Natural Interpretation


Chicago Statements


Basic Process

Common Mistakes

Religious Violations

Special Notes

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Natural Interpretation

Special Notes

Determining applicability of promises and commands:

  1. Promises or commands given to the church in the epistles are directly applicable.

  2. Promises or commands pertaining directly to redemption, worship, and covenant which are given in dispensations other than the Church Age are not directly applicable.

  3. Promises or commands given to an individuals or a specific group (not the church) in the context of a unique event are not directly applicable.

  4. Promises or commands in other contexts may or may not be directly applicable and need to be considered carefully.

Interpreting parables:

  1. The main components of a parable present a single specific, contextually applicable, truth. While the main elements of a parable may be clearly symbolic, incidental components of a parable are not to be assigned any symbolic or allegorical meanings. Parables do not have multiple meanings, nor does the meaning extend beyond the clear contextual frame.

  2. Parables should always be compared to thier parallel accounts in the other gospels, Matthew and Luke share most parables, and Mark also includes many of the same ones. Comparing these passages can shed light on what Christ is illustrating.

  3. Also, some parables are directly intrepreted by Christ, either in the same or following passage, or in a parallel gospel - No other meanings should ever be ascribed to the parables which Christ explains!

  4. Maintaining the context of the original, historical audience is vital to properly interpreting Parables!

Examples and Implied teachings:

    An example or implied teaching is not to be considered authoritative unless it is supported by Scriptural command or can be compared consistently with related passages. Also, unlike Christian commands which are distinctly given, the validity of examples and implied teachings may be subject to cultural and/or situational contexts. Scriptural example should be examined especially carefully when related Scriptural instruction has not been given.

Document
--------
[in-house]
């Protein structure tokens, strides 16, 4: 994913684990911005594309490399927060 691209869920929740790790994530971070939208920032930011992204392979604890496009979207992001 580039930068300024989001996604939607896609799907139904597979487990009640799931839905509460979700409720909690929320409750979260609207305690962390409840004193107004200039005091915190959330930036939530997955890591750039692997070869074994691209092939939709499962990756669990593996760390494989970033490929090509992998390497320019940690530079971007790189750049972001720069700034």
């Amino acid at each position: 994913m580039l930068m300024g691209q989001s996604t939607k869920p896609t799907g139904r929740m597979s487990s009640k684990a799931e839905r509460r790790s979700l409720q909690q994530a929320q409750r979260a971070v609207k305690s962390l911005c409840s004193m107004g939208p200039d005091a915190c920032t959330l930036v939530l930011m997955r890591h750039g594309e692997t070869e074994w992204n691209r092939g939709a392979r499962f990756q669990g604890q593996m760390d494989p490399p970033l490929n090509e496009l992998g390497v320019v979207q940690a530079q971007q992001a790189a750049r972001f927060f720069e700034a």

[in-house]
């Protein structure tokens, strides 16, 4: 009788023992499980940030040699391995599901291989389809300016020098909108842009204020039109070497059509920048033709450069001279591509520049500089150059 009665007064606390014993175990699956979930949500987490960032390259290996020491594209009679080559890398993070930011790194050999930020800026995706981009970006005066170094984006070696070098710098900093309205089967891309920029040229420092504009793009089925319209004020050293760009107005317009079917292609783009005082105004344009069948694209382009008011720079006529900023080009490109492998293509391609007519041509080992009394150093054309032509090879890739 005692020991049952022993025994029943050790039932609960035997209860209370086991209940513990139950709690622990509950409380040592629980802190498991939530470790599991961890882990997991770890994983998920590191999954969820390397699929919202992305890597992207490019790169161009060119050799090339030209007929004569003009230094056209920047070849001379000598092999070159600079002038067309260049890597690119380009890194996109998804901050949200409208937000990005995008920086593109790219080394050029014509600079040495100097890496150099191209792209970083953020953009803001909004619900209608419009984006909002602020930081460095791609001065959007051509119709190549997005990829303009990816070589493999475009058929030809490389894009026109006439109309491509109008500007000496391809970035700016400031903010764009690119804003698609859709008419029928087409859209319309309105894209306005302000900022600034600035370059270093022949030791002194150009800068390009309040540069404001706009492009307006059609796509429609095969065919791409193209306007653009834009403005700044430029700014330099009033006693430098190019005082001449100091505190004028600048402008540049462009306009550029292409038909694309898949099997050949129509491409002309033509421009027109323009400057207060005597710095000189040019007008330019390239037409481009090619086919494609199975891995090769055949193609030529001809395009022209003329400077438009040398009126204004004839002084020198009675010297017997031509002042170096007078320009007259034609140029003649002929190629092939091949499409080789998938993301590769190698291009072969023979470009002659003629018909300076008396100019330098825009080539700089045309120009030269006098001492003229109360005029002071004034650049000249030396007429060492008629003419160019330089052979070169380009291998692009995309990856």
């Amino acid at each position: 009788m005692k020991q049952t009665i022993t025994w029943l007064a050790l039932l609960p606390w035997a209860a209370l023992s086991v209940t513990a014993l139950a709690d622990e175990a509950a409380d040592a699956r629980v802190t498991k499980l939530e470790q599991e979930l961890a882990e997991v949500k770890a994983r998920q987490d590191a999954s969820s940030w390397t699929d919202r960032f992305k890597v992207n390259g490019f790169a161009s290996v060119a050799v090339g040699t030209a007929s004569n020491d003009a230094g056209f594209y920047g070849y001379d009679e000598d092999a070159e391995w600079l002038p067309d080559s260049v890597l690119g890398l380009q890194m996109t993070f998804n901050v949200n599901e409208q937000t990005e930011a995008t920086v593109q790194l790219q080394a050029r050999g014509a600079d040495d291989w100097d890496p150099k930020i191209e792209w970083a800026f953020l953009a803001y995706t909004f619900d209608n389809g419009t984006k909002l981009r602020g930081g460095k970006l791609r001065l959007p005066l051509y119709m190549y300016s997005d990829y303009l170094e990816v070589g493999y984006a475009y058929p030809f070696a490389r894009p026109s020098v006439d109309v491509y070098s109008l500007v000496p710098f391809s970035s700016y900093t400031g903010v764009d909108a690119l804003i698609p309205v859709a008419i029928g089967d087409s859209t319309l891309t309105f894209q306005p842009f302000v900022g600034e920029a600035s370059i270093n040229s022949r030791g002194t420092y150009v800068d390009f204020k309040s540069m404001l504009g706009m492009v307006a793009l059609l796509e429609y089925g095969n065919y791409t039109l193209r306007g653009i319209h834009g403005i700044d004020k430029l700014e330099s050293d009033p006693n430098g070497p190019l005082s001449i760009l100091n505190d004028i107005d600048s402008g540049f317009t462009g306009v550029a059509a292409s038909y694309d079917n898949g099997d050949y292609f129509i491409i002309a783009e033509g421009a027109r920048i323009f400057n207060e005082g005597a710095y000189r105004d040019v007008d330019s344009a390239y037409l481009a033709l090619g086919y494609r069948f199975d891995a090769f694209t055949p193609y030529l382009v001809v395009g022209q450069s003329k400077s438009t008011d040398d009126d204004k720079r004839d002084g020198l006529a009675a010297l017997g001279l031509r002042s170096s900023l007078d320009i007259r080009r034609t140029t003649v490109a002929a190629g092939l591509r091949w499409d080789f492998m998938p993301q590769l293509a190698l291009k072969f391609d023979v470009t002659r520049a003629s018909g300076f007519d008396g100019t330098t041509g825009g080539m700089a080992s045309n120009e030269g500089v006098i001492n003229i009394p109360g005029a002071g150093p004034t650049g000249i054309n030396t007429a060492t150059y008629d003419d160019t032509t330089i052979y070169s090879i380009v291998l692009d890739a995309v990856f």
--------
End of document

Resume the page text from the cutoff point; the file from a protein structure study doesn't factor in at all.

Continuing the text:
Identifying Types - Five tests:

What is a Type? A type is a special kind of symbol used by God to help us understand His truths, and usually clearly identified in Scripture. Examples of types for Christ are Adam and the rock Moses struck which gave water to the Israelites in the wilderness.

  1. Resemblance - The resemblance between the type and antitype must be clear and natural.

  2. Reality - A type must be a real person, place, object, or event.

  3. Prophetic - A type must point to a future antitype, it must be prophetic.

  4. Inferior - A type will always be inferior to, or less significant than, the antitype.

  5. Divine - A type is designed and created by God, not by the imagination of man. This is substantiated for many types by identifying references in the New Testament Scriptures.

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